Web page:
I would like to talk about something related to the euro crisis; euroscepticism. Looking from the outside, it seemed as if there wasn’t really any eurosceptisism in Finland until the 2011 parliamentary elections where you have this protest party which suddenly gets 20% of the vote…
… 18% of the vote. How is this a true perception?
No, we should remember that 57% of the population voted for membership and the rest voted against. I think the True Finns phenomenon is a Europe-wide phenomenon. The best way to explain this is NIMBY; Not In My Back Yard. We hear that a lot in the rest of Europe as well. And the key is of course to ask the question, do you change your policies as a consequence of that type of a movement and I hope we haven’t given up on our fundamental principles that the EU is a value union or political union which uses economic instruments and that we benefit from it tremendously.
I firmly believe in an open, international and liberal European Union. We’ll see how the True Finns do in the European Parliament elections… They have certainly raised the debate in a different kind of way.
In other countries, perhaps those that are more eurosceptic than Finland, the other parties, those that are pro-EU parties, they change their rhetoric, maybe not their policies, but definitely the rhetoric in order to show that they understand the voters and “Yes, Brussels is far away”… How has this been the case in Finland?
Well, some people are trying to clone the True Finns, certainly, but I don’t belong to those. I think you have to stay true to your values and my values are very pro-European.
Regarding the eurozone crisis and Greece… After Greece asked for a second bailout, Finland put its food down and wanted to negotiate better loan conditions for Finland or else the bailout couldn’t be approved. I have a Finnish friend who went to Greece on holiday last year and told me she was too afraid to disclose her nationality while she was there. How is Finland’s relationship with Greece today?
Very good. My prime minister was one of the first, if not the first prime minister, to tour all the Southern countries in the middle of crisis to show his support. So I haven’t seen any problems. I, myself, was the first one to say that we do not need another Berlin wall. We have already said that and we should not create a division between the North and the South. I think it will take a little while to re-patch what was undone during the crisis, but I’m very confident that we’ll do that at the end of the day.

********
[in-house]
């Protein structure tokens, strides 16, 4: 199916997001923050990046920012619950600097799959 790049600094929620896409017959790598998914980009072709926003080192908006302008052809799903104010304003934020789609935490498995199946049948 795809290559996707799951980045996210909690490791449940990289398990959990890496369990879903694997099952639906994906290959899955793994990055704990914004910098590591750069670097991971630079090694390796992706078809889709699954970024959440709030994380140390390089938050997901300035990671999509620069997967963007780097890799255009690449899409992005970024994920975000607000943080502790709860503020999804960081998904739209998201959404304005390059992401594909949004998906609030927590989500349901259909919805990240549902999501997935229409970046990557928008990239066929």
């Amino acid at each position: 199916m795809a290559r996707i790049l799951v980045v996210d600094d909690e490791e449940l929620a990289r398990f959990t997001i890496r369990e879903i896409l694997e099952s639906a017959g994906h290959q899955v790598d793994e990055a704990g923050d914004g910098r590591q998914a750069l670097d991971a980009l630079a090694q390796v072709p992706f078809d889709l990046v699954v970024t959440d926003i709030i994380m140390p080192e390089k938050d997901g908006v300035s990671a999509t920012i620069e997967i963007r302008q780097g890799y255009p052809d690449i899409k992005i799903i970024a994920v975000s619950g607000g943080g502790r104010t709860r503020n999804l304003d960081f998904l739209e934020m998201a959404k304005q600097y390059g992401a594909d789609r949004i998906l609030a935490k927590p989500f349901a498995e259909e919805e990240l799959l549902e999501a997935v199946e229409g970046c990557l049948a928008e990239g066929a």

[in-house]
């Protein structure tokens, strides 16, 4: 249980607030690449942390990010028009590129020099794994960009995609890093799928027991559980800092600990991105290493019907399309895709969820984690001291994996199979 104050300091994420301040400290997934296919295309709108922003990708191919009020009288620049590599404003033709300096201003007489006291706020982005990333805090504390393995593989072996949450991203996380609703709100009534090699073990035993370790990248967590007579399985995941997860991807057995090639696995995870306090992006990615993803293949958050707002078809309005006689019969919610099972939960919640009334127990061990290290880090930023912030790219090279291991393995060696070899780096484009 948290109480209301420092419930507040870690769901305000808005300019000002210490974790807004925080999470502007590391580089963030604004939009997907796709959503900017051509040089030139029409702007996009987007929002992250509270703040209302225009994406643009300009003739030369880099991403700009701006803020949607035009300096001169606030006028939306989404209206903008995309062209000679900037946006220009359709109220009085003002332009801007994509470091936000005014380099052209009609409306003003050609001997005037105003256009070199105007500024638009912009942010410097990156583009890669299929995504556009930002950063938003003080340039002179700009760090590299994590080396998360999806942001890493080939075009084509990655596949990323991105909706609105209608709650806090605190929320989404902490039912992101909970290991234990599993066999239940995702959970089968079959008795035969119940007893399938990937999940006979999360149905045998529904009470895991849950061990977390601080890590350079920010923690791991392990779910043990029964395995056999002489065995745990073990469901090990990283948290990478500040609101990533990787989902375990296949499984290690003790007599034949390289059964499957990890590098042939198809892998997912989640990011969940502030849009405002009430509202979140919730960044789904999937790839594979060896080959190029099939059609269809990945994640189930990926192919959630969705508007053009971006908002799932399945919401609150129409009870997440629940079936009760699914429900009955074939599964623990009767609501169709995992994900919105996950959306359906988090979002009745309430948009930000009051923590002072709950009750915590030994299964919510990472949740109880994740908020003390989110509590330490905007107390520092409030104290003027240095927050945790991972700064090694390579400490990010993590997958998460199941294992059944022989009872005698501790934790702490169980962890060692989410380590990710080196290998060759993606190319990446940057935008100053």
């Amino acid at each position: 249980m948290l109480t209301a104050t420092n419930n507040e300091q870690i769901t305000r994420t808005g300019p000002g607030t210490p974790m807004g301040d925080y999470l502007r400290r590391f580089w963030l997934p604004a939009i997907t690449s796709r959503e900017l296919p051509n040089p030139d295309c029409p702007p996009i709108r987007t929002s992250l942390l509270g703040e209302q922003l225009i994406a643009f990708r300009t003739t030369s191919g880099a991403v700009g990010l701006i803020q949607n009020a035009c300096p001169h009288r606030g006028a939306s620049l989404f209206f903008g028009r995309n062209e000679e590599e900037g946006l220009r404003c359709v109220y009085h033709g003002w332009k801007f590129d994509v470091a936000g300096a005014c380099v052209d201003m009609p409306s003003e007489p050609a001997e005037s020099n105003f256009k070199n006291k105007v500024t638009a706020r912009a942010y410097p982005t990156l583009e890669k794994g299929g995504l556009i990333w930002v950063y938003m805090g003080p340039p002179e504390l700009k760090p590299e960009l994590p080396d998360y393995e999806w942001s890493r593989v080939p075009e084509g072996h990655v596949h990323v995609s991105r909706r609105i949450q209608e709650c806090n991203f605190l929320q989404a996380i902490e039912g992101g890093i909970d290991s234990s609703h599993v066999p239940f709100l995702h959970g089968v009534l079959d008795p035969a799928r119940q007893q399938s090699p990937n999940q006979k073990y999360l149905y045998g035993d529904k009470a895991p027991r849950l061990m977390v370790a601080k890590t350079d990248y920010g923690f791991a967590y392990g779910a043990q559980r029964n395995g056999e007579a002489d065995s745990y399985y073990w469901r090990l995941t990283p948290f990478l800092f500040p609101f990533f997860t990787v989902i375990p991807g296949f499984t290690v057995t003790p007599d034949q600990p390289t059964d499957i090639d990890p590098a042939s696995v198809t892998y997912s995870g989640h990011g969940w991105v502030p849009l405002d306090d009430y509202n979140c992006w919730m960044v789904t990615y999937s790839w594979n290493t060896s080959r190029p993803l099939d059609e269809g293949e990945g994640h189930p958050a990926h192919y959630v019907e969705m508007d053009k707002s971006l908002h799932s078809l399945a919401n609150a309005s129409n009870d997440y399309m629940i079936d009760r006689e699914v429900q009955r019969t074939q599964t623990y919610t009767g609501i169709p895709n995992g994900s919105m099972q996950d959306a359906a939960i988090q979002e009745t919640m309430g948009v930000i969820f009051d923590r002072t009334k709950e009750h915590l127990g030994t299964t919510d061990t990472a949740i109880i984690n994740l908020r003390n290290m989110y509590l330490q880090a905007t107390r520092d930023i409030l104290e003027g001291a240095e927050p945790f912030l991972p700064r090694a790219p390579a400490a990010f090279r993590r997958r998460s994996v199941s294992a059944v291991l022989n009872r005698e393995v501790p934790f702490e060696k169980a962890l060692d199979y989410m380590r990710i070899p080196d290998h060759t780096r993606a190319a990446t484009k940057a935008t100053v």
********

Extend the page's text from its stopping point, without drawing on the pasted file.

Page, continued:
What is Finland’s role in the EU today?
I see Finland’s role being the same as it always has been; and that is that we are constructive and active… a small member state inside the EU. We believe in strong institutions and we believe in a rule-based EU. So ‘you shouldn’t blame the machine if you haven’t read the instructions’, as one could put it. It’s very important that we stick to the rules and regulations that we have set amongst ourselves inside the EU.
Apart from economic policies, what are the issues that will be the most interesting for the Finns in the future?
Well, we were the ones who put the Digital Agenda onto the single market agenda in the EU so that would be certainly one priority. Linked to that of course is the general liberalisation of the single market. A second issue, which we attach a lot of importance to, is foreign security policy. We believe that a common foreign security policy should be strengthened. A third area which comes to mind of course is energy policy. So we have a lot of priorities inside the EU as well.
You’re now running to become an MEP. You have been mentioned as a potential candidate for an EU top job or as Finland’s next EU commissioner. Why do you want to be an MEP?
Well, first of all I was an MEP for four years from 2004-2008 and now I have been a minister for six years. I felt that it’s time to participate more actively in the European debate within Finland and at a European level and the best way to do this is to run for the European Parliament. Of course it’s never democratically bad to first be elected as an MEP and then become appointed as Commissioner. But that is not something that I worry about. My target is to become an MEP and if I then later on become a Commissioner that’s great too, but I’m quite relaxed about it and I’ll go where people want me to go.
You are one of the few politicians that we in our newsroom call a “Twitter champion”. I know it’s a good way to communicate with your voters, but how do you actually find time to do it?
That’s like asking the question, how do you find time to think or read or write? There’s always time. Twitter is 140 characters so you have to be quite distinct in the way in which you express yourself. I sit in a lot of meetings where one can quite easily multitask. I have a wonderful Nokia Lumia 1020 which is very simple to use for Twitter. I tweet, I instergram and I facebook.
And with the Digital Agenda, our internet will only become faster which will make it easier, right?
Hopefully, hopefully, yeah.